Today, we live in a world where things are tailored to our specifications. Smart companies use data analysis to know not only what we’re looking for, but when and how we want it. When we’re online, we’re presented with custom ads designed to meet our specific needs and desires at that moment. Amazon seems to know what we want to buy before we do; Netflix, meanwhile, offers us a personalized selection of films based on our viewing habits.
While this kind of personalization is widespread in the consumer arena, it also has great utility in the world of HR. By employing HR personalization, organizations can identify and hire the right people — and keep those workers happy and healthy moving forward.
The value of personalization in recruiting
As illustrated above, personalization has been a huge boon for marketers. The more a business knows about its audience, the better it can cater to their needs. Armed with this kind of knowledge, marketers can deliver higher-relevant, targeted messages and content to prospective buyers. In theory, it’s a win/win situation for both parties, as businesses don’t waste their time pitching to people who aren’t interested and consumers aren’t bombarded with irrelevant ads for products they would never buy.
This kind of personalized approach has become more popular in the HR space. Highly sought after workers now largely expect some degree of personalization in the recruitment process. And that makes perfect sense — no two candidates are alike, so a universal, one-size-fits-all approach to recruiting is never going to be optimal.
To win the services of the best candidates, recruiters should familiarize themselves with the backgrounds, interests, allegiances and preferences of their preferred targets, then use this information to craft a highly-personalized pitch. This pitch should emphasize what the organization can do for the candidate in terms of professional development. As any good marketer knows, personalized messages and appeals garner more responses than impersonal ones. It’s simply human nature to want to respond when approached on a personal level.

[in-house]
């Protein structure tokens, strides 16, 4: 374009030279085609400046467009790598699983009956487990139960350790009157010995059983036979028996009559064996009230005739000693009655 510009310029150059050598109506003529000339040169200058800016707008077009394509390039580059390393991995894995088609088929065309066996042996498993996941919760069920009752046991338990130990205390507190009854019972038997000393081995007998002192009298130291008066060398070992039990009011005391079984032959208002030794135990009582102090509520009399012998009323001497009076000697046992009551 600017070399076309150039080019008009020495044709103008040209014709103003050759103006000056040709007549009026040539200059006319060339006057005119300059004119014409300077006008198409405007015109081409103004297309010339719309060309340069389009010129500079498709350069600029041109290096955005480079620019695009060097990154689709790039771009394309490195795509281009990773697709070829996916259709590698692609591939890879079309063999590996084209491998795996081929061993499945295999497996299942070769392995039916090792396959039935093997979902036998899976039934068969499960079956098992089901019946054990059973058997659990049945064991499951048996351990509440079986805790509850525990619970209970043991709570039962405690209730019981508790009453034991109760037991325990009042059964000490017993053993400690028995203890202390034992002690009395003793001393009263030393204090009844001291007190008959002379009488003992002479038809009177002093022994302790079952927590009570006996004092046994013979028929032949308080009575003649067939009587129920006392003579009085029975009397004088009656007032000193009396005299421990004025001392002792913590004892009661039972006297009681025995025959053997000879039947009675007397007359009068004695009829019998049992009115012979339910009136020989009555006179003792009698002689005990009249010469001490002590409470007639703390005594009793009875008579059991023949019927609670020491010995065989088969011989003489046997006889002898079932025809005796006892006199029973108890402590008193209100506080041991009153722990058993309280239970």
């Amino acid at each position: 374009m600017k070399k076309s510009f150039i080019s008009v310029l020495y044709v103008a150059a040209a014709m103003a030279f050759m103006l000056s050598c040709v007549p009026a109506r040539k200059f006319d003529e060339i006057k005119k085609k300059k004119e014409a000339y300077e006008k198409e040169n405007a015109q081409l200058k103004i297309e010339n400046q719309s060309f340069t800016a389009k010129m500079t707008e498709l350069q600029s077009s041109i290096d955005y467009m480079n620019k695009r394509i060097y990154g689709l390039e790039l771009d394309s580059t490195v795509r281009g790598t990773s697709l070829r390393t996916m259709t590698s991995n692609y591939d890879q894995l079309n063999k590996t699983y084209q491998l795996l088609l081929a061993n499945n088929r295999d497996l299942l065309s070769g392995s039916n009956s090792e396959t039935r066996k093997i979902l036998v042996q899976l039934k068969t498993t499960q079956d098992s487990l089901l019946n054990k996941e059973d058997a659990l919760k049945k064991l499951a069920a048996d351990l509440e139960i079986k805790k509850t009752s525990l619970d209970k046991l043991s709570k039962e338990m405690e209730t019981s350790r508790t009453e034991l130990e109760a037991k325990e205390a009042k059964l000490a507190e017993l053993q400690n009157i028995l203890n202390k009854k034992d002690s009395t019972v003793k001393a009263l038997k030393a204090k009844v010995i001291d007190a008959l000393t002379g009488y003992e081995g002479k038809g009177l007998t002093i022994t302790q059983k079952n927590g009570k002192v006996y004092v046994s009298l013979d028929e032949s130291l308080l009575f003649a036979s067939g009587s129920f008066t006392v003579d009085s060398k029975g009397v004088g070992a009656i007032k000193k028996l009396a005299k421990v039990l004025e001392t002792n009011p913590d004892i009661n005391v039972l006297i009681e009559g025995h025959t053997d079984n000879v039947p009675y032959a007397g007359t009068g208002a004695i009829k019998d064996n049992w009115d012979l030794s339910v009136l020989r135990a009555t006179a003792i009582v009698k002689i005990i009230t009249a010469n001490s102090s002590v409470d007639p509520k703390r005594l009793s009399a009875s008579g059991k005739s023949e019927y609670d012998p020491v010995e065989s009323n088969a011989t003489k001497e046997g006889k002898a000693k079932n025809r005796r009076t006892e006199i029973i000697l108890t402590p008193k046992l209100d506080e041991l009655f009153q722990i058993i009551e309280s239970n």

Personalization in the workplace
Personalization shouldn’t stop once an employee agrees to terms. Customized career development opportunities, featuring highly-tailored training or learning experiences, are an efficient way for workers to keep their skills sharp. Rather than shoehorning workers with varying skills sets and competencies into a one-size-fits-all training program, organizations can save time and expense by developing these skills in a targeted, personalized setting.
Training in a group format often means that some workers will be forced to review material they’ve already mastered, while others may fall behind simply because they don’t learn well in a particular style or setting. By using a targeted, personalized approach, these problems are resolved. Workers can develop at their pace, in their preferred style, and focus only on the skills and competencies relevant to them.
In addition to professional development, many organizations are taking a personalized approach to health and wellness initiatives. Modern technology has made the process of tracking health metrics easier and more engaging than ever. Software applications, pedometers and other wearables, fitness contests and other personalized health programs are all effective tools wielded by modern HR departments.
The Bottom Line
Personalization has had a profound effect on the consumer experience — and now it’s transforming the candidate experience as well. Talented workers expect a more personalized approach in recruiting, and respond more favorably when they receive it. Modern HR departments should incorporate personalized approaches whenever feasible in all HR functions, as doing so will help keep workers happy, healthy and well-trained